In too many countries, rich in natural resources and climate critical biodiversity, corporations are operating with almost complete impunity. Because the balance of power is stacked in the favour of corporations, it’s rare that anyone is arrested or brought to court for killing defenders. When they are it’s usually the trigger-men – the ones holding the guns, not those who might be otherwise implicated, directly or indirectly, in the crime.

Governments must stop the violence

Governments have been all too willing to turn a blind eye and fail in providing their core mandate of upholding and protecting human rights. They are failing to protect land and environmental defenders, in many cases directly perpetrating violence against them, and in others complicit with business.

Even worse, states around the world – from the US to Brazil, Colombia and the Philippines – used the COVID pandemic to strengthen draconian measures to control citizens and close civic space.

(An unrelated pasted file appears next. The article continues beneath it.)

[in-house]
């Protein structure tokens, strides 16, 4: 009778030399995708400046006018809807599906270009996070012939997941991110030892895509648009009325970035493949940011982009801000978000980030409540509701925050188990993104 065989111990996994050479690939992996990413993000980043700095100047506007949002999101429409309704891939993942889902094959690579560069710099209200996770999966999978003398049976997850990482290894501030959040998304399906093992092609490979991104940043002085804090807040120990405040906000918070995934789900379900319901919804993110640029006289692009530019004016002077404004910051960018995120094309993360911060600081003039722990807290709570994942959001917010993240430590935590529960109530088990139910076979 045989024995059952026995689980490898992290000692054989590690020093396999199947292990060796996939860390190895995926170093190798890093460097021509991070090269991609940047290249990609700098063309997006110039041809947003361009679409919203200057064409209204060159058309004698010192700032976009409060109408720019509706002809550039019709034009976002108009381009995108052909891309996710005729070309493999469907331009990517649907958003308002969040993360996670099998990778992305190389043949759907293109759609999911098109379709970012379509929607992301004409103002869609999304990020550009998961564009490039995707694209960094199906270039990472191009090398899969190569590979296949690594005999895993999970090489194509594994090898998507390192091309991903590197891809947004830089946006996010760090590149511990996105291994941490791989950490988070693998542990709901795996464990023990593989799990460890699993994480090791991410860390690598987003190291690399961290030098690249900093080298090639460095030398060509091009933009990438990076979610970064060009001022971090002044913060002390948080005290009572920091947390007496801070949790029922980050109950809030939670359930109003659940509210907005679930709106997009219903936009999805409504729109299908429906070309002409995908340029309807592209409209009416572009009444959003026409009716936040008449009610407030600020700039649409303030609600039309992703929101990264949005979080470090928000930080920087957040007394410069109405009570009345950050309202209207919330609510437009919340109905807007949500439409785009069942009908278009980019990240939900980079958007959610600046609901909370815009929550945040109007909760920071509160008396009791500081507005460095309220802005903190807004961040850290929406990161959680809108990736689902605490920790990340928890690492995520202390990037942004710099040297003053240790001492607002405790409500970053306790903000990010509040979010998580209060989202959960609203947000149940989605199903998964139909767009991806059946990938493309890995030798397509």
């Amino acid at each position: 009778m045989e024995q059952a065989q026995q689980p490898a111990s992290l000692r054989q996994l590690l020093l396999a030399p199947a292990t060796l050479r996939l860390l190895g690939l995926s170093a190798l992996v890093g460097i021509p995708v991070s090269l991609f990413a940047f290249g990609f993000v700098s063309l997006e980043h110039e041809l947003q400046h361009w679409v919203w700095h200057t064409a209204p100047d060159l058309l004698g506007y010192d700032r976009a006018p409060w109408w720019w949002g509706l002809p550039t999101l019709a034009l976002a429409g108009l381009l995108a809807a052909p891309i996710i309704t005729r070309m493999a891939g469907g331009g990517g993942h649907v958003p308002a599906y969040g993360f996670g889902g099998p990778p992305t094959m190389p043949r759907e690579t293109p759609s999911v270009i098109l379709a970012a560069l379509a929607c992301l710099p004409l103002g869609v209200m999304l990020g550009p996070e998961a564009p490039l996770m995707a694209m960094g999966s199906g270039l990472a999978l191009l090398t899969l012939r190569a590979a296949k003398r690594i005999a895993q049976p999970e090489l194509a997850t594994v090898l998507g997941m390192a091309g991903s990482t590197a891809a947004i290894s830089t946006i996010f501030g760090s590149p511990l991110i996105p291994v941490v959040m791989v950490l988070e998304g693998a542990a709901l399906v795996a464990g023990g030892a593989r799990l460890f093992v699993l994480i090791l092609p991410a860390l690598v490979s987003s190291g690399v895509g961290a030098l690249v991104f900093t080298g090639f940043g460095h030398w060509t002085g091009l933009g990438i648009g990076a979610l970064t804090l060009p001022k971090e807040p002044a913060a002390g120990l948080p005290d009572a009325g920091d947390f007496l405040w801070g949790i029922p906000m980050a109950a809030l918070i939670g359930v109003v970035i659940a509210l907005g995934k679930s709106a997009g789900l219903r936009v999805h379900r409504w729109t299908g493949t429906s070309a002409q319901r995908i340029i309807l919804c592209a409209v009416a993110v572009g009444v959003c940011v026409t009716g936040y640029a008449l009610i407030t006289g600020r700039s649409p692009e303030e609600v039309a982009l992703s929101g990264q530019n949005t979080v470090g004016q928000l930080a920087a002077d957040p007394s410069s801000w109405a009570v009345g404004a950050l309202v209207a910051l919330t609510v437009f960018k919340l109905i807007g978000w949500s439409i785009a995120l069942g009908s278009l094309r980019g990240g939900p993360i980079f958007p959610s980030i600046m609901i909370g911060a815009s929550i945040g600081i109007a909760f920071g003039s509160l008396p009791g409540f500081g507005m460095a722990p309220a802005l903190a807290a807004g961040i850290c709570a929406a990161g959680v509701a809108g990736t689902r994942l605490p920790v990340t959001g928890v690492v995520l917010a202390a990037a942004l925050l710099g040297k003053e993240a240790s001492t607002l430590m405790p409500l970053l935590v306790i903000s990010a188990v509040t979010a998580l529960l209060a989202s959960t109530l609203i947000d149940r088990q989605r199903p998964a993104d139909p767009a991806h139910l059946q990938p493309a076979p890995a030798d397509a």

There is a clear link between the availability of civic space and attacks against defenders – the most open and tolerant societies see very few attacks, whereas in restricted societies, attacks are much more frequent.

The majority of killings took place in states with limited civic freedoms

Data on civic freedoms via CIVICUS Monitor Open Narrowed Obstructed Repressed Closed 0 50 100 150 killings Killings in closed civic spaces are likely to be underreported about:blank

Recommendations

As the climate crisis intensifies, so too does its impact on people, including on land and environmental defenders. Meaningful climate action requires protecting defenders, and vice versa. Without significant change this situation is only likely to get worse – as more land is grabbed, and more forests are felled in the interest of short-term profits, both the climate crisis and attacks against defenders will continue to worsen.